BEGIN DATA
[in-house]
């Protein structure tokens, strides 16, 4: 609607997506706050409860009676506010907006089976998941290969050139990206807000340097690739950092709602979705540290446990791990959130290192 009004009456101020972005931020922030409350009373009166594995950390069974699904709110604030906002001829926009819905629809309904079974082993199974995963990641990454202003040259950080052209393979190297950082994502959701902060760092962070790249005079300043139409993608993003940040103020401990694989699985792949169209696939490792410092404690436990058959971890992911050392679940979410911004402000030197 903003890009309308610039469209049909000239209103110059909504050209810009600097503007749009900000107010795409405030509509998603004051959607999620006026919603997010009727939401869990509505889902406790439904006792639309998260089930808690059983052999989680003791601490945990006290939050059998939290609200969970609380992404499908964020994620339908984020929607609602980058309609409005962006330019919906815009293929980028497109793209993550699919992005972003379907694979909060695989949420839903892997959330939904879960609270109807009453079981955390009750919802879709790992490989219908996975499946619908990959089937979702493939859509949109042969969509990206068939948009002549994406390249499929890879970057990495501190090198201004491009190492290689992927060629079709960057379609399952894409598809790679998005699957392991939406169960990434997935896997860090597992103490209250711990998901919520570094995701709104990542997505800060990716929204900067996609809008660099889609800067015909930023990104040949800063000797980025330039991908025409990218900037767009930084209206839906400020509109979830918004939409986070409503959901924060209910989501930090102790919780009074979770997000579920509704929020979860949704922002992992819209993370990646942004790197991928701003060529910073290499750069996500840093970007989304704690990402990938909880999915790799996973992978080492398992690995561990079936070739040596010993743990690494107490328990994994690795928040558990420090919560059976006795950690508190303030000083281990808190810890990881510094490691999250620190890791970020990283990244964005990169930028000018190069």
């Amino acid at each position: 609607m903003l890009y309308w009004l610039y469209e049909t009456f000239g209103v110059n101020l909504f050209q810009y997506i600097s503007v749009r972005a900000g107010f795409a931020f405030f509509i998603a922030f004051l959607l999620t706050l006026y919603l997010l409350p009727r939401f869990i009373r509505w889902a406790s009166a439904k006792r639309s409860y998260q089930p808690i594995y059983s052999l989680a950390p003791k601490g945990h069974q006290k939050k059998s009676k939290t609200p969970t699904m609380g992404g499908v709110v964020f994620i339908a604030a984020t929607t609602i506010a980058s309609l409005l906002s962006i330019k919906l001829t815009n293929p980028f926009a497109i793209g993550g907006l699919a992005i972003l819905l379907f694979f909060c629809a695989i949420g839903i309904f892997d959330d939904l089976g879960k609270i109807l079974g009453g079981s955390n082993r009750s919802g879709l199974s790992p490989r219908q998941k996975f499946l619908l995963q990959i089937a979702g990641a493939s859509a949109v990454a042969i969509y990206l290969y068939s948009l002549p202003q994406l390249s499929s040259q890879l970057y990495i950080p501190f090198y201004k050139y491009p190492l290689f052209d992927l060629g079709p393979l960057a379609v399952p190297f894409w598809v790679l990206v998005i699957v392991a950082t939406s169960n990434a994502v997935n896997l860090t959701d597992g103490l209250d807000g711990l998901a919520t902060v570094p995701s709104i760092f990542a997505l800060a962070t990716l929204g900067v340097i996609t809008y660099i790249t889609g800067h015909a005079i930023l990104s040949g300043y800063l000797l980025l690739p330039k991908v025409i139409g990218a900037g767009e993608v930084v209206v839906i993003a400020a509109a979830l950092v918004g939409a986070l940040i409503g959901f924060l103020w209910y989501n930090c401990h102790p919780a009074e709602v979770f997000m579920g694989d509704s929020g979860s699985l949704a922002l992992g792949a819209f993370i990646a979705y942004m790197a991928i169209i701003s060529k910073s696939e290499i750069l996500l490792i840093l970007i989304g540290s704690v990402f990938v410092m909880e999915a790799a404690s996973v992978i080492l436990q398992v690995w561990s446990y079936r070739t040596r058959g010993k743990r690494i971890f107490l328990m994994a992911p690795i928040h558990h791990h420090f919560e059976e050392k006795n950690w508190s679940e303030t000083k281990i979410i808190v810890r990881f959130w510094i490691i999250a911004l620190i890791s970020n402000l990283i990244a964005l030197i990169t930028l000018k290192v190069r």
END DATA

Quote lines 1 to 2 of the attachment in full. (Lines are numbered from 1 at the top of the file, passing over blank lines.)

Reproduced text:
[in-house]
């Protein structure tokens, strides 16, 4: 609607997506706050409860009676506010907006089976998941290969050139990206807000340097690739950092709602979705540290446990791990959130290192 009004009456101020972005931020922030409350009373009166594995950390069974699904709110604030906002001829926009819905629809309904079974082993199974995963990641990454202003040259950080052209393979190297950082994502959701902060760092962070790249005079300043139409993608993003940040103020401990694989699985792949169209696939490792410092404690436990058959971890992911050392679940979410911004402000030197 903003890009309308610039469209049909000239209103110059909504050209810009600097503007749009900000107010795409405030509509998603004051959607999620006026919603997010009727939401869990509505889902406790439904006792639309998260089930808690059983052999989680003791601490945990006290939050059998939290609200969970609380992404499908964020994620339908984020929607609602980058309609409005962006330019919906815009293929980028497109793209993550699919992005972003379907694979909060695989949420839903892997959330939904879960609270109807009453079981955390009750919802879709790992490989219908996975499946619908990959089937979702493939859509949109042969969509990206068939948009002549994406390249499929890879970057990495501190090198201004491009190492290689992927060629079709960057379609399952894409598809790679998005699957392991939406169960990434997935896997860090597992103490209250711990998901919520570094995701709104990542997505800060990716929204900067996609809008660099889609800067015909930023990104040949800063000797980025330039991908025409990218900037767009930084209206839906400020509109979830918004939409986070409503959901924060209910989501930090102790919780009074979770997000579920509704929020979860949704922002992992819209993370990646942004790197991928701003060529910073290499750069996500840093970007989304704690990402990938909880999915790799996973992978080492398992690995561990079936070739040596010993743990690494107490328990994994690795928040558990420090919560059976006795950690508190303030000083281990808190810890990881510094490691999250620190890791970020990283990244964005990169930028000018190069």